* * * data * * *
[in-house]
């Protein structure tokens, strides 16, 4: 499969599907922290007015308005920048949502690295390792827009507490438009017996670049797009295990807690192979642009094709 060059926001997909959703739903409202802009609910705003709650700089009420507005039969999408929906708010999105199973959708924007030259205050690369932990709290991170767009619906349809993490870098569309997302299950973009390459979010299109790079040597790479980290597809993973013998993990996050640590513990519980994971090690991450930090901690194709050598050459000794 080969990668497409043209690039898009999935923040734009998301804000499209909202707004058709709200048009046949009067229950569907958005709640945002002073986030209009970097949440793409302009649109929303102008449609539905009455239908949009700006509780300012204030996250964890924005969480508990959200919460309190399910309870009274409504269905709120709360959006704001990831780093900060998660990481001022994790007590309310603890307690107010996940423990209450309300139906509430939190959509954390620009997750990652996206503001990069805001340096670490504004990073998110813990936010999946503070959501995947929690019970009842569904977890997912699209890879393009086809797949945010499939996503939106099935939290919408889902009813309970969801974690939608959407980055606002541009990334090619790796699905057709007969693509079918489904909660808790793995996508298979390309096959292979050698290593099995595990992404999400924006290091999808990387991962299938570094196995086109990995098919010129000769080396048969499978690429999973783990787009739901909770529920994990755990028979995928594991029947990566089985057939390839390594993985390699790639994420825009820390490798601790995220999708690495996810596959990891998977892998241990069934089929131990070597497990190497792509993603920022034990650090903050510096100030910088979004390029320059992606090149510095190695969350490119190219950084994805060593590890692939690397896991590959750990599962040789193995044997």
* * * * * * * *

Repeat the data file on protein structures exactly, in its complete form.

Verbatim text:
[in-house]
């Protein structure tokens, strides 16, 4: 499969599907922290007015308005920048949502690295390792827009507490438009017996670049797009295990807690192979642009094709 060059926001997909959703739903409202802009609910705003709650700089009420507005039969999408929906708010999105199973959708924007030259205050690369932990709290991170767009619906349809993490870098569309997302299950973009390459979010299109790079040597790479980290597809993973013998993990996050640590513990519980994971090690991450930090901690194709050598050459000794 080969990668497409043209690039898009999935923040734009998301804000499209909202707004058709709200048009046949009067229950569907958005709640945002002073986030209009970097949440793409302009649109929303102008449609539905009455239908949009700006509780300012204030996250964890924005969480508990959200919460309190399910309870009274409504269905709120709360959006704001990831780093900060998660990481001022994790007590309310603890307690107010996940423990209450309300139906509430939190959509954390620009997750990652996206503001990069805001340096670490504004990073998110813990936010999946503070959501995947929690019970009842569904977890997912699209890879393009086809797949945010499939996503939106099935939290919408889902009813309970969801974690939608959407980055606002541009990334090619790796699905057709007969693509079918489904909660808790793995996508298979390309096959292979050698290593099995595990992404999400924006290091999808990387991962299938570094196995086109990995098919010129000769080396048969499978690429999973783990787009739901909770529920994990755990028979995928594991029947990566089985057939390839390594993985390699790639994420825009820390490798601790995220999708690495996810596959990891998977892998241990069934089929131990070597497990190497792509993603920022034990650090903050510096100030910088979004390029320059992606090149510095190695969350490119190219950084994805060593590890692939690397896991590959750990599962040789193995044997």